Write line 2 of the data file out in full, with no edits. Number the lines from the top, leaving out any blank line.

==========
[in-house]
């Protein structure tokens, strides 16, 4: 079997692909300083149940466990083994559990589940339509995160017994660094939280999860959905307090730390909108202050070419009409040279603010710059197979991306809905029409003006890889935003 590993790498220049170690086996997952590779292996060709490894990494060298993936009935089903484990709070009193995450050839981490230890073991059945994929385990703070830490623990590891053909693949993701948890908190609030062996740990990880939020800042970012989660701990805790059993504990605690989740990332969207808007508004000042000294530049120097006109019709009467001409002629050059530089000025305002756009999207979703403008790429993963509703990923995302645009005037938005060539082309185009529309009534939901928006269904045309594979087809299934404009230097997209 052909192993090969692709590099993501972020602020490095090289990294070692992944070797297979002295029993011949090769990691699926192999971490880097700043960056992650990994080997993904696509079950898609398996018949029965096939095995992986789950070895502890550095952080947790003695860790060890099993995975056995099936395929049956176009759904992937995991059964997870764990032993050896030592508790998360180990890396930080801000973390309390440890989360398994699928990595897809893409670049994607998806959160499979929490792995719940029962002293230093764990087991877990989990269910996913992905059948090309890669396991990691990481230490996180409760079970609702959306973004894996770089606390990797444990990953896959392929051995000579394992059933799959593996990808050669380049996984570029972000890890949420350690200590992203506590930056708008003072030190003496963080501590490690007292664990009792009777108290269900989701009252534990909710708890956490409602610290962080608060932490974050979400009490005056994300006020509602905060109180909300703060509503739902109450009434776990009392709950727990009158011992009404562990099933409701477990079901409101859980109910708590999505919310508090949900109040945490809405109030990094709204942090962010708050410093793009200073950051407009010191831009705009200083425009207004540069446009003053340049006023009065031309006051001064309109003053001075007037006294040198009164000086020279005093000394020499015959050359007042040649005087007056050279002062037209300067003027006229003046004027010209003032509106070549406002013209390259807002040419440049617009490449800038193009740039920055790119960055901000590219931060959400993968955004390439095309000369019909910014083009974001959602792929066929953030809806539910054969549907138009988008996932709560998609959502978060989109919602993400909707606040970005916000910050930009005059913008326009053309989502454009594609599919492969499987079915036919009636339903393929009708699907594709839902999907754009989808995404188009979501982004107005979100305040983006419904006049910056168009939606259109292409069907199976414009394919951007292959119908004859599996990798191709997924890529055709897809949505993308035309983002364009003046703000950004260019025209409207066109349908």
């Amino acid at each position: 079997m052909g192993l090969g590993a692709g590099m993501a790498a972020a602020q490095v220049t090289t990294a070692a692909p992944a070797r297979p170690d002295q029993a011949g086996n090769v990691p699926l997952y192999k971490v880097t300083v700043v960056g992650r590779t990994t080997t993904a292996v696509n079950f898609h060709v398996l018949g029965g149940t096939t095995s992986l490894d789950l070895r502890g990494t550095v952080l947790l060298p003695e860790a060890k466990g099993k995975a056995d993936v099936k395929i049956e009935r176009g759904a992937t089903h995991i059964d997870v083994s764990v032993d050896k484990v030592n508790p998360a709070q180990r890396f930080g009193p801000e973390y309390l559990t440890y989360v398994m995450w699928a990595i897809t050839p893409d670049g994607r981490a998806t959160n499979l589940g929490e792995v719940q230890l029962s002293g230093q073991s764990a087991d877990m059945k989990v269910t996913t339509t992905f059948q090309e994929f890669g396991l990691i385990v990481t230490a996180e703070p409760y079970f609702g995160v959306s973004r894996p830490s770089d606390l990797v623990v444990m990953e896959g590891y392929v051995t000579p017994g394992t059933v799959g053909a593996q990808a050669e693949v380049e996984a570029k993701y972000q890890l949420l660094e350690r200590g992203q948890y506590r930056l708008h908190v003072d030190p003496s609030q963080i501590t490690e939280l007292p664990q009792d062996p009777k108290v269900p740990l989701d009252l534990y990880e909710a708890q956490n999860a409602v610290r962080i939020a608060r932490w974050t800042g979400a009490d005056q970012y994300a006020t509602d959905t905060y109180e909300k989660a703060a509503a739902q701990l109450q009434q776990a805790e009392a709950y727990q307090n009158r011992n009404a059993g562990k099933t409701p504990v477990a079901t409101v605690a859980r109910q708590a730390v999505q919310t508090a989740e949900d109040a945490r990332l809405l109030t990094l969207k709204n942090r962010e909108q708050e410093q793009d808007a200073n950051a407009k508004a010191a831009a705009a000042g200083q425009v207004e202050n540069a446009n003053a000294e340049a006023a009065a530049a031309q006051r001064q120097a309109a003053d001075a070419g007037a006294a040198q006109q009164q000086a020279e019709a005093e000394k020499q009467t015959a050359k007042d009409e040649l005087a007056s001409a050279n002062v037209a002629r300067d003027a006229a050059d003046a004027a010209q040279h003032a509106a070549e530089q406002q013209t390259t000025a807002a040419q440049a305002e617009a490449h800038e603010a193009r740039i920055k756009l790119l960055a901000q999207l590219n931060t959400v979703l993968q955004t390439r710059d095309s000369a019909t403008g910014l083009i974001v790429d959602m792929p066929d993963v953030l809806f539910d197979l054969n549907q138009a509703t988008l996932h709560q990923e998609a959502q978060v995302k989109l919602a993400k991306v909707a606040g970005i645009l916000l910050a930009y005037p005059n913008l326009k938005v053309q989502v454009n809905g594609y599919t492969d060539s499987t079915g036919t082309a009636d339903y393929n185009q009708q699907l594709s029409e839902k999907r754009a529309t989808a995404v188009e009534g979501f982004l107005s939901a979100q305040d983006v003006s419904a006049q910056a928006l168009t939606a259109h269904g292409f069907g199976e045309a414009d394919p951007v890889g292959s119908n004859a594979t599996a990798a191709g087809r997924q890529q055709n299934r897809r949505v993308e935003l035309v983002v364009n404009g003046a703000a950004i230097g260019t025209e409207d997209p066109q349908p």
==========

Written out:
């Protein structure tokens, strides 16, 4: 079997692909300083149940466990083994559990589940339509995160017994660094939280999860959905307090730390909108202050070419009409040279603010710059197979991306809905029409003006890889935003 590993790498220049170690086996997952590779292996060709490894990494060298993936009935089903484990709070009193995450050839981490230890073991059945994929385990703070830490623990590891053909693949993701948890908190609030062996740990990880939020800042970012989660701990805790059993504990605690989740990332969207808007508004000042000294530049120097006109019709009467001409002629050059530089000025305002756009999207979703403008790429993963509703990923995302645009005037938005060539082309185009529309009534939901928006269904045309594979087809299934404009230097997209 052909192993090969692709590099993501972020602020490095090289990294070692992944070797297979002295029993011949090769990691699926192999971490880097700043960056992650990994080997993904696509079950898609398996018949029965096939095995992986789950070895502890550095952080947790003695860790060890099993995975056995099936395929049956176009759904992937995991059964997870764990032993050896030592508790998360180990890396930080801000973390309390440890989360398994699928990595897809893409670049994607998806959160499979929490792995719940029962002293230093764990087991877990989990269910996913992905059948090309890669396991990691990481230490996180409760079970609702959306973004894996770089606390990797444990990953896959392929051995000579394992059933799959593996990808050669380049996984570029972000890890949420350690200590992203506590930056708008003072030190003496963080501590490690007292664990009792009777108290269900989701009252534990909710708890956490409602610290962080608060932490974050979400009490005056994300006020509602905060109180909300703060509503739902109450009434776990009392709950727990009158011992009404562990099933409701477990079901409101859980109910708590999505919310508090949900109040945490809405109030990094709204942090962010708050410093793009200073950051407009010191831009705009200083425009207004540069446009003053340049006023009065031309006051001064309109003053001075007037006294040198009164000086020279005093000394020499015959050359007042040649005087007056050279002062037209300067003027006229003046004027010209003032509106070549406002013209390259807002040419440049617009490449800038193009740039920055790119960055901000590219931060959400993968955004390439095309000369019909910014083009974001959602792929066929953030809806539910054969549907138009988008996932709560998609959502978060989109919602993400909707606040970005916000910050930009005059913008326009053309989502454009594609599919492969499987079915036919009636339903393929009708699907594709839902999907754009989808995404188009979501982004107005979100305040983006419904006049910056168009939606259109292409069907199976414009394919951007292959119908004859599996990798191709997924890529055709897809949505993308035309983002364009003046703000950004260019025209409207066109349908």